This post is a part of #Soldierforwomen in association with BlogAdda.com
I was apprehensive to write something on this topic, as I felt the term ‘Soldier for Women’ was irrelevant. Women don’t need soldiers. They have been fiercely independent since the Neanderthals started evolving further. They hunted for themselves and the whole gang, worked hard to keep their caves clean, fed their children and elders. As the evolution progressed, various epics all over the world suggested that women created wars, perhaps because they wanted to live independently, breaking through the patriarchy which had started forming worldwide. But now, after eons of human life, women probably need soldiers. I too, like many others believe that women are capable of any and every work that men do. And yet, they are physically a weaker race which makes people gang up on them. Yes, I mentioned ‘people’ and not only ‘men’, since there are many women who gang up on their fellow kind too. It is all a matter of power. Women try to take care of themselves – at home and away – but sometimes, a little push from someone might help taking the battle for survival further.
I decided, finally, not to get carried away by emotions and write about a few souls who have protected me knowingly or unknowingly, whether I needed it or not.
# Unknown So(u)ldier
If I recall correctly, the incident happened about eight or nine years ago. I was pursuing master’s degree at the University and had to commute for about half an hour every day by bus. In my city, the buses are ever-crowded, people love to jostle with each other, climb up and down running vehicles and verbally abuse the ticket conductors. The scenario is not very impressive, neither the vehicles are, but the transport system is quite efficient. I didn’t like the commute much as there were always too many people aboard a bus and all of them were not benign. I used my backpack as a shield quite many times against rough co-passengers. One such day about nine years ago, I had boarded a bus back home from the university. As usual, it was a minibus bustling with people and I had barely a few inches to put my feet on. That day, my backpack wasn’t enough to protect me from men wanting to take a chance in a crowd. I felt somebody wanting to stick around my back, who did not budge even after I tried to shift my position several times. I was just contemplating treating the fellow a lesson amidst a sea of people when I realized he had disappeared somewhere else. I craned my back and had a fleeting glimpse of a very sober bloke who assured me with his eyes and the faintest smile. He meant he was there being a shield, maintaining the best possible decent distance from me and yet acting my savior that day. I never got a chance to offer my thanks to him; rather I’d respect and reserve him a spot in my memory.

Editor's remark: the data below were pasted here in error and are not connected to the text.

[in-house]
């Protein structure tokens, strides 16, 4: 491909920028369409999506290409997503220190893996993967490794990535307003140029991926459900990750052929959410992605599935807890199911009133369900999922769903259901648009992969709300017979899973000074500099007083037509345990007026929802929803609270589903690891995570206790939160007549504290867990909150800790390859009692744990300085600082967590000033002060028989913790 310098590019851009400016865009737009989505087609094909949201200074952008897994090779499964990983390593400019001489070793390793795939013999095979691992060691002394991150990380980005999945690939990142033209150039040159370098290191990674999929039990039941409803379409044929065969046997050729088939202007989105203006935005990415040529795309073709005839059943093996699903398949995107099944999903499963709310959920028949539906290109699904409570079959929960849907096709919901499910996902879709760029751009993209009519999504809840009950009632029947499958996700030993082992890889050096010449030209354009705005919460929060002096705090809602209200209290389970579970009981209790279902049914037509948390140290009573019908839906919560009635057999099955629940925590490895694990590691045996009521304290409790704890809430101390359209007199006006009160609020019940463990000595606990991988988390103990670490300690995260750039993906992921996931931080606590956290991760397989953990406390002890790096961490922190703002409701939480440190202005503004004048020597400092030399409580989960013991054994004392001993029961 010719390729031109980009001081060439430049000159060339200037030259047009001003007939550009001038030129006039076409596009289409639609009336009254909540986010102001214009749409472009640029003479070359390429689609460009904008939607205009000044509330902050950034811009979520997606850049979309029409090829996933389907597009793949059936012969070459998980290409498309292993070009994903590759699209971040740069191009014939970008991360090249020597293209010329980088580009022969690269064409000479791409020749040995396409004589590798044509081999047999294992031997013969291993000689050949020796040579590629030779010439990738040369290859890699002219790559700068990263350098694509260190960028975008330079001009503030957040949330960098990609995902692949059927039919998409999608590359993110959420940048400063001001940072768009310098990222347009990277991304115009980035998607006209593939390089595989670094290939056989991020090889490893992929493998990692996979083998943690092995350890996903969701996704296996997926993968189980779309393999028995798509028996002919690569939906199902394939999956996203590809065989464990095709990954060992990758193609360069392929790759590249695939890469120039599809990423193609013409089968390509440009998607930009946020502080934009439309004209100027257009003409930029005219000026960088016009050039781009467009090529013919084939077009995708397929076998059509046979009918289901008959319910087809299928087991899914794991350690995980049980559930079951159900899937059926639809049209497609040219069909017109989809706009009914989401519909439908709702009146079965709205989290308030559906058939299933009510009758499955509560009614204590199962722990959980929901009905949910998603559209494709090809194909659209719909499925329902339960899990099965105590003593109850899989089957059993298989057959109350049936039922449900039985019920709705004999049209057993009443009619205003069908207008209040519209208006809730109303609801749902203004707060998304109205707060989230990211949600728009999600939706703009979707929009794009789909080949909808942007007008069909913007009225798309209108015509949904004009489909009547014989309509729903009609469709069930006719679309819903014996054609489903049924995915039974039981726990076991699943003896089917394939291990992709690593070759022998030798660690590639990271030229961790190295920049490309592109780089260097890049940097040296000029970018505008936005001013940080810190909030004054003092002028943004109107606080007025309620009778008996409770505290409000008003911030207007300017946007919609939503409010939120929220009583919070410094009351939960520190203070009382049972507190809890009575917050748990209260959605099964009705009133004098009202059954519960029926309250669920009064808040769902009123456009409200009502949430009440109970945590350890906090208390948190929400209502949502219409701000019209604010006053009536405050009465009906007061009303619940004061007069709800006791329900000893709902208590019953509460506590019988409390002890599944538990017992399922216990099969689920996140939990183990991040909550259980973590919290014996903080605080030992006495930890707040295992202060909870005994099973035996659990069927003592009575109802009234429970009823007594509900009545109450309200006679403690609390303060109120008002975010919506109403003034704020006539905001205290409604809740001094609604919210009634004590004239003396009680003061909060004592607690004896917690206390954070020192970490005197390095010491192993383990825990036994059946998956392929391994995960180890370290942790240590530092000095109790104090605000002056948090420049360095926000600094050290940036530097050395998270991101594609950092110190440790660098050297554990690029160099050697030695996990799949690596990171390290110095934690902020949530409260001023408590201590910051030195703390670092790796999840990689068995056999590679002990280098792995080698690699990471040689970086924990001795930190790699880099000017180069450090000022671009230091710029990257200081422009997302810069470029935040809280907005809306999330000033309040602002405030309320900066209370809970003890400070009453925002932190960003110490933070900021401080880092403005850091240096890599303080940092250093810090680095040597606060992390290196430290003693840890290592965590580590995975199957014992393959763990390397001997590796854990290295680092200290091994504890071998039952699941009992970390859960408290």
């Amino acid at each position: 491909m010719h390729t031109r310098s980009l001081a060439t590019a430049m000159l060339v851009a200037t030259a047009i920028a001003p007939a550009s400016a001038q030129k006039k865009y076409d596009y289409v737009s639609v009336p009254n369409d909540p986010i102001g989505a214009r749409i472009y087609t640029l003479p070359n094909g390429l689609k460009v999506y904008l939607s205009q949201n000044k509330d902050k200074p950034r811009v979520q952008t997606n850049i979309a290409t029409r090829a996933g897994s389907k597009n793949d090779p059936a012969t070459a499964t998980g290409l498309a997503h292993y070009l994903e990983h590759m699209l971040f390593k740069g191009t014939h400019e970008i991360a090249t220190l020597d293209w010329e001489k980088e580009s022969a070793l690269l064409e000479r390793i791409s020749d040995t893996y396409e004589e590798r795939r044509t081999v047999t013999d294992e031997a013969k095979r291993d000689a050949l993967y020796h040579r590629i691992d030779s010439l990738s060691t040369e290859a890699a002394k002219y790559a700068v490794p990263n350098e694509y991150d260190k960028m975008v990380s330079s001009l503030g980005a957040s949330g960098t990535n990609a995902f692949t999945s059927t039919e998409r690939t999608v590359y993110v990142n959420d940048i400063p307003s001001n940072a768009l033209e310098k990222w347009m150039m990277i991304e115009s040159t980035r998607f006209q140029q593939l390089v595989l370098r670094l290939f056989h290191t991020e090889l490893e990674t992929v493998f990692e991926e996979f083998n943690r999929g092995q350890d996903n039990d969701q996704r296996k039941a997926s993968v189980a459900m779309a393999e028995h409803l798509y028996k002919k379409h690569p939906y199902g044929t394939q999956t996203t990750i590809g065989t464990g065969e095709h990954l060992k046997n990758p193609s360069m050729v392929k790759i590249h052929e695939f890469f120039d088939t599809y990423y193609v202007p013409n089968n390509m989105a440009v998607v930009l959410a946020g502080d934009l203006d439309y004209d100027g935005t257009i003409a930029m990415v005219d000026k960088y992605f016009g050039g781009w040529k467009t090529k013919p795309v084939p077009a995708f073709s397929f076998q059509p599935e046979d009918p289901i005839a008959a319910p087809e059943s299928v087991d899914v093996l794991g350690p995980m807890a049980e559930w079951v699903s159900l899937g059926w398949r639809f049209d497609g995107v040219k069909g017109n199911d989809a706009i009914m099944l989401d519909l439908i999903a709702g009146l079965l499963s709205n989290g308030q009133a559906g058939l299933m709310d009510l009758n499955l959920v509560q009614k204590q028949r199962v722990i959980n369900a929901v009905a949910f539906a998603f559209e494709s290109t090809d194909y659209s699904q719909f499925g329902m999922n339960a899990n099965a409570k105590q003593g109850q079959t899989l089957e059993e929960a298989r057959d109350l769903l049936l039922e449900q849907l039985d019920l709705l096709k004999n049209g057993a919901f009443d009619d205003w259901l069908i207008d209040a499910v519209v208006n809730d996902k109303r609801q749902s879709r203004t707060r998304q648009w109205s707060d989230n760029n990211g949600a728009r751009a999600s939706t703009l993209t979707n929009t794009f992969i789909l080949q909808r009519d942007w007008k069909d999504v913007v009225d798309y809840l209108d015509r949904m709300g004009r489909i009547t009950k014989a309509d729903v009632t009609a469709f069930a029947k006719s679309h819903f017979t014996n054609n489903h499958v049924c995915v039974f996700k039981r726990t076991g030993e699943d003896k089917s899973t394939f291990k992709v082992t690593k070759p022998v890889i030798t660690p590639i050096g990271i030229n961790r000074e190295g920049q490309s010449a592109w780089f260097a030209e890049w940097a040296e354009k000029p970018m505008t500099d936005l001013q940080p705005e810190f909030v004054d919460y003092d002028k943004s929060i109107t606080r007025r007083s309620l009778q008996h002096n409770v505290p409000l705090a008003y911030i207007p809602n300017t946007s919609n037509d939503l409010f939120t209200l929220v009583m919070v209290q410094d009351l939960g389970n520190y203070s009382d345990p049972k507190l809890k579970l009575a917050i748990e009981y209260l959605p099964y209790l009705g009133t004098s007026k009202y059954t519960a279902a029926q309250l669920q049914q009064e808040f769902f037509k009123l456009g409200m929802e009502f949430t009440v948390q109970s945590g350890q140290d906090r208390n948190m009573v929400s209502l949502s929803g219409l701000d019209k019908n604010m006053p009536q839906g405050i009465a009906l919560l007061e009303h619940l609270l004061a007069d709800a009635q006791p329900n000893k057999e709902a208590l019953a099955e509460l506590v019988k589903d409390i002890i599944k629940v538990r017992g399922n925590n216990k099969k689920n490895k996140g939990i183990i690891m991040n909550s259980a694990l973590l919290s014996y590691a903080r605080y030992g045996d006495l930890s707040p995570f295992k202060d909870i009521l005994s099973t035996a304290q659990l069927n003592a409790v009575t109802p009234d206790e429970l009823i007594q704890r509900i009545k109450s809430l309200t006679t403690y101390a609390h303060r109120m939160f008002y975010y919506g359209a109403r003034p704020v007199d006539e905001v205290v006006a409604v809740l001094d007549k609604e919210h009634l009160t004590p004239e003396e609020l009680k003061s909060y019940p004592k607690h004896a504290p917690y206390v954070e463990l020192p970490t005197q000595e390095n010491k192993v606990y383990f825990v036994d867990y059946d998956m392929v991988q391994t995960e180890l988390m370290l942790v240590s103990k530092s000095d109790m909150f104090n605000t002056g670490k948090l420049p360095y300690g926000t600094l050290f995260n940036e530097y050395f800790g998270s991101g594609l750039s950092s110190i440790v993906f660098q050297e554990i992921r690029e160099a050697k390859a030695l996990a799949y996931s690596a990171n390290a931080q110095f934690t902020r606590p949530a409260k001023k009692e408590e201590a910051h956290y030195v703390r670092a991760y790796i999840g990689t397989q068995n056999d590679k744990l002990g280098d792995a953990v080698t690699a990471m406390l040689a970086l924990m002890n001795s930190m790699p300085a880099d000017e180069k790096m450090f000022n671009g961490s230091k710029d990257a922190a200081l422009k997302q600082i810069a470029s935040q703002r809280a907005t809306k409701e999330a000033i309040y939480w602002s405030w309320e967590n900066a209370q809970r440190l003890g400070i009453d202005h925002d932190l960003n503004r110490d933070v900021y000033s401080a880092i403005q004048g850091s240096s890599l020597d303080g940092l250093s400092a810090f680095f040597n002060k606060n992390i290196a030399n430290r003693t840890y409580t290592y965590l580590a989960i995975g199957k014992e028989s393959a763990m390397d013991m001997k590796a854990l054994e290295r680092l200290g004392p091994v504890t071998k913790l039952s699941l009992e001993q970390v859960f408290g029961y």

# Known so(u)ldier
Us (self-clicked, copyrighted)
Now this person is closer to my heart, perhaps the closest at this juncture of my life. It is much easier to guess – he is my best friend, my guide and philosopher, my personal chef, my soul mate, and my husband. I refer to him as a so(u)ldier for me because he stood up for me innumerable times at home and away. He fought for me with his nearest ones, never for a moment deserted me. I wouldn’t have dared the aspirations of being a writer if he hadn’t supported my decision of dropping a doctoral degree. I write, in peace, as he is always there for me. I dare to be myself, as he is always there for me.
These are the so(u)ldiers of my life, near and far, known and unknown, thanked duly and unacknowledged, embossed in my memory forever.